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Advocacy at a Glance

October 5, 2018

Advocacy at a Glance offers you the bullet point summary of current advocacy issues associated with the goals of the Alliance for a Stronger FDA.

  • October 1 Came and Went: CR Covers FDA Until December 7.  As expected, conferees were not able to reach agreements on the four-bill minibus before the House recessed until after the election. While not the cause of the delayed action on the four-bill minibus, it had been reported that there were two unresolved issues in the Ag/FDA portion:  a provision regarding the federal dispute over cell-based meat and another that would effectively block public disclosure of certain data from retailers on food stamps transactions.

With a minimal number of remaining issues to resolve, the assumption is that the four-bill minibus will pass soon after Congress returns. However, CR’s are tricky and post-election sessions are unpredictable. Our take on the situation is this week’s Analysis and Commentary.

  • Gene and Cell Therapy Applications Increase Dramatically. The number of BLAs for gene and cell therapy products increased by 25% between 2016 and 2017 and doubled between 2013 and 2017 (see chart here). This illustrates a point that appears often in Alliance documents: the scientific complexity of the FDA’s workload keeps increasing every year. The agency needs the resources (budget and well-trained personnel) to keep up.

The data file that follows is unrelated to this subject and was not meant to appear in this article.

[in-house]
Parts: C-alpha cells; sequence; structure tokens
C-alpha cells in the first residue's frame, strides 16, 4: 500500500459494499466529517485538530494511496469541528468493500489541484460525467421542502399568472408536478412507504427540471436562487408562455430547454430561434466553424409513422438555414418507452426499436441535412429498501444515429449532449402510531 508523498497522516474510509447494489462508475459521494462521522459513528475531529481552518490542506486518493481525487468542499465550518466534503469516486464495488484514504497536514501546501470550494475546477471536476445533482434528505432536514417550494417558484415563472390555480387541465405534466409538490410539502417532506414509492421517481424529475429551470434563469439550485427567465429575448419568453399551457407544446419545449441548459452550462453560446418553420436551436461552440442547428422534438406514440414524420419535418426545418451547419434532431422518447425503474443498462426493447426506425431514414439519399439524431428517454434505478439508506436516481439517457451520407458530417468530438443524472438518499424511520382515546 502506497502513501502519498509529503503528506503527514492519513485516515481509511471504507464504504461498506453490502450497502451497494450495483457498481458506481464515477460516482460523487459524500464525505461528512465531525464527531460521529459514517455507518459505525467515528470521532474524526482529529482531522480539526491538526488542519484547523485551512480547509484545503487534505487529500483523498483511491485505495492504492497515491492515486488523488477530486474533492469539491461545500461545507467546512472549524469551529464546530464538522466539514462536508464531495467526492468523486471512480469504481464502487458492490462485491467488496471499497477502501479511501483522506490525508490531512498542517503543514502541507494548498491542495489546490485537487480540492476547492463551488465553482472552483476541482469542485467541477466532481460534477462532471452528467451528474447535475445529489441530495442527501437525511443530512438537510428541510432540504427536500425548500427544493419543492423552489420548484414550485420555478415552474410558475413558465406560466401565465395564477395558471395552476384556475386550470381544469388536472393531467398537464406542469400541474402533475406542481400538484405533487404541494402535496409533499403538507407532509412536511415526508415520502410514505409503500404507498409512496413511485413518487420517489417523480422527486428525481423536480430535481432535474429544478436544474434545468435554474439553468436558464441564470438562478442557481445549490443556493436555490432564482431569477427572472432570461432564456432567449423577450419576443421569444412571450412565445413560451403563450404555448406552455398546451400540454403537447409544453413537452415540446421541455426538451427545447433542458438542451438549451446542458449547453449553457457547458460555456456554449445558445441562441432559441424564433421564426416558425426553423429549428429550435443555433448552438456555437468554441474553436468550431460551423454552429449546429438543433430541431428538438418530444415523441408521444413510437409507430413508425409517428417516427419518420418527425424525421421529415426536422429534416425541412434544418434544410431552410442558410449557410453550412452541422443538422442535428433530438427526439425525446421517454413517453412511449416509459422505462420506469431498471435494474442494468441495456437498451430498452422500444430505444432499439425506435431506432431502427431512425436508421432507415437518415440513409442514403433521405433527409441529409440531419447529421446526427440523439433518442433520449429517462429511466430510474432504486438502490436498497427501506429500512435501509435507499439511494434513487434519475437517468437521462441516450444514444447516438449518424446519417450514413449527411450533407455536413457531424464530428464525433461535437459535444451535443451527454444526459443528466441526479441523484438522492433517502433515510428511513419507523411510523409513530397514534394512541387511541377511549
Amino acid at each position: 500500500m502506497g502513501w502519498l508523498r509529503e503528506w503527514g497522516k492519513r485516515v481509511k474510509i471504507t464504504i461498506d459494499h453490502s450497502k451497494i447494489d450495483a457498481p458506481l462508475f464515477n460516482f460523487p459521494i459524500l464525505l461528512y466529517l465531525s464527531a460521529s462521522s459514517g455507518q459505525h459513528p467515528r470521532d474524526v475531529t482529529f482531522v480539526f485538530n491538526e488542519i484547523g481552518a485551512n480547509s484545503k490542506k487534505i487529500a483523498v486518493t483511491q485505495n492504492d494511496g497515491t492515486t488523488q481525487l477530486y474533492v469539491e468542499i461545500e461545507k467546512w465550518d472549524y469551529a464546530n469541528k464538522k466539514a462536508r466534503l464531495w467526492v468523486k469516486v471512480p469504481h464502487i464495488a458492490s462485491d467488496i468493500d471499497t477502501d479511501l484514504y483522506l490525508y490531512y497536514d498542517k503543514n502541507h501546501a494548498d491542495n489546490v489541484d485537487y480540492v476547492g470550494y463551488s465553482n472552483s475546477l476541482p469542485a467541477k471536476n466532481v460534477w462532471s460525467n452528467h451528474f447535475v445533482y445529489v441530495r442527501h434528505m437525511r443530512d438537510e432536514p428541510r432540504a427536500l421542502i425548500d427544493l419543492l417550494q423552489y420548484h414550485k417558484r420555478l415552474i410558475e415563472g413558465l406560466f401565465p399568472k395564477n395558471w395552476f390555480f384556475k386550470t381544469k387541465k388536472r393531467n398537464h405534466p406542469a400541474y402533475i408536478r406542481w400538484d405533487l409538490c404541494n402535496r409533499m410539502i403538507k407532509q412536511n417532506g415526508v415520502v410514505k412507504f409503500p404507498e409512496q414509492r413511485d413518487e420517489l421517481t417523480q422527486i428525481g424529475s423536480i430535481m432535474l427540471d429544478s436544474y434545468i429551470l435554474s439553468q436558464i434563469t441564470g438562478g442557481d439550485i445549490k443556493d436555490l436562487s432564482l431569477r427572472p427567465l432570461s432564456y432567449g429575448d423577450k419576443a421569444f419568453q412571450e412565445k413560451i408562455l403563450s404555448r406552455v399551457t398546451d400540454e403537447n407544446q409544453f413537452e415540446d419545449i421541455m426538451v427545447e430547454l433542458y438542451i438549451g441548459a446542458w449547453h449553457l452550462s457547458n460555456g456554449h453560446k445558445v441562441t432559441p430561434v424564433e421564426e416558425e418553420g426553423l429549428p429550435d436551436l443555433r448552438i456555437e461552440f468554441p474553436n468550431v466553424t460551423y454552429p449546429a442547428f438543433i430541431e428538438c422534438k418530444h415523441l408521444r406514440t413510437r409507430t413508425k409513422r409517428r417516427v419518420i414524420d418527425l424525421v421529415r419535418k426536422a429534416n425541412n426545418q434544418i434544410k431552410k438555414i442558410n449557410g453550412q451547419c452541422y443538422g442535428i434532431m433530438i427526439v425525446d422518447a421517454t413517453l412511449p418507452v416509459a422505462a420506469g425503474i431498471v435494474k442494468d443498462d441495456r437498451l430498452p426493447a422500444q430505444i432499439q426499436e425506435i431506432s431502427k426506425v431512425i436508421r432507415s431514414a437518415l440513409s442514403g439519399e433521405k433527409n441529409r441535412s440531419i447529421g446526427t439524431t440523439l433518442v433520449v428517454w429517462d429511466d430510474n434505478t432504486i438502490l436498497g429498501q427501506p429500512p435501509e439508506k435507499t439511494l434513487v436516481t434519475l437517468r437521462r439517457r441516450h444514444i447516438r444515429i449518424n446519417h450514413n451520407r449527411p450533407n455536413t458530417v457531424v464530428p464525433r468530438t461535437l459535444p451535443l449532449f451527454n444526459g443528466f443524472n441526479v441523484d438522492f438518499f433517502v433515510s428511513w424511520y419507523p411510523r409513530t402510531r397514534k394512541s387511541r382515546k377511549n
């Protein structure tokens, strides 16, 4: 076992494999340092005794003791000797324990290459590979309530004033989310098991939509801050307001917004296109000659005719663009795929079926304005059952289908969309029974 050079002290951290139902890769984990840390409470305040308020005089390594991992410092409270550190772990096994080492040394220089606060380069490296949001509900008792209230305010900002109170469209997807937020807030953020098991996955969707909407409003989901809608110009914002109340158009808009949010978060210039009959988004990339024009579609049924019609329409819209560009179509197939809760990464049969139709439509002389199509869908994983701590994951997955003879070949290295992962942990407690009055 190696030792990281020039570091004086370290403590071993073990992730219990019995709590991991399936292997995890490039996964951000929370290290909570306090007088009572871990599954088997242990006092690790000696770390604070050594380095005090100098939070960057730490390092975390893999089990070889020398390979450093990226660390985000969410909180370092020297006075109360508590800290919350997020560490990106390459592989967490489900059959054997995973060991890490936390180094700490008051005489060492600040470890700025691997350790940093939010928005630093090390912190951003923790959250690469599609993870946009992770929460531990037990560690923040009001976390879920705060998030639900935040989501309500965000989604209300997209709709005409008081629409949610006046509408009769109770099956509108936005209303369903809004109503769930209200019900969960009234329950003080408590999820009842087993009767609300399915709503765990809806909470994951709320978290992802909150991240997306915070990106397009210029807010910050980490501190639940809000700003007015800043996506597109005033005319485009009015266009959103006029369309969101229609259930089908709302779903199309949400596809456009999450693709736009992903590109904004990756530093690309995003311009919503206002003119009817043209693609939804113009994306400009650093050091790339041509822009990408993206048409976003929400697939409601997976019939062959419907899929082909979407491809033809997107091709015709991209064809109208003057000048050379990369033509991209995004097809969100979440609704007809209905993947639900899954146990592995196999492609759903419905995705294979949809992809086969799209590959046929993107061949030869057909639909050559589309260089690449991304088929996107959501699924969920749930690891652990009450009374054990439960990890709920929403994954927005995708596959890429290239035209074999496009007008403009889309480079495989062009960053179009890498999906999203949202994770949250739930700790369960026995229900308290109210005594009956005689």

• Farm Bill Negotiations Continue. Congress missed the September 30 deadline for reauthorizing the Farm Bill and negotiations will continue while the House is out of session. As previously noted, the Farm Bill does not affect FDA directly, but could affect the Ag/FDA appropriations bill.
  • Coming Soon: More Alliance Briefings By FDA Officials.  Following September’s well-attended Alliance meeting with Dr. Woodcock, we are planning more briefings. Presently, we are working on dates for a meeting downtown with Center for Veterinary Medicine Director Steve Solomon. CVM has been described as a “microcosm of FDA, with activities in veterinary pharmaceuticals, stem cells, veterinary devices, animal and human food safety, antimicrobial resistance, research, and outbreak response.” In past years, the CVM briefing has been among the most interesting, in part because the scope and implications of CVM’s work isn’t widely understood. Alliance members and media should let us know of their interest in attending by e-mailing Steven Grossman. We will follow up when a date is set.

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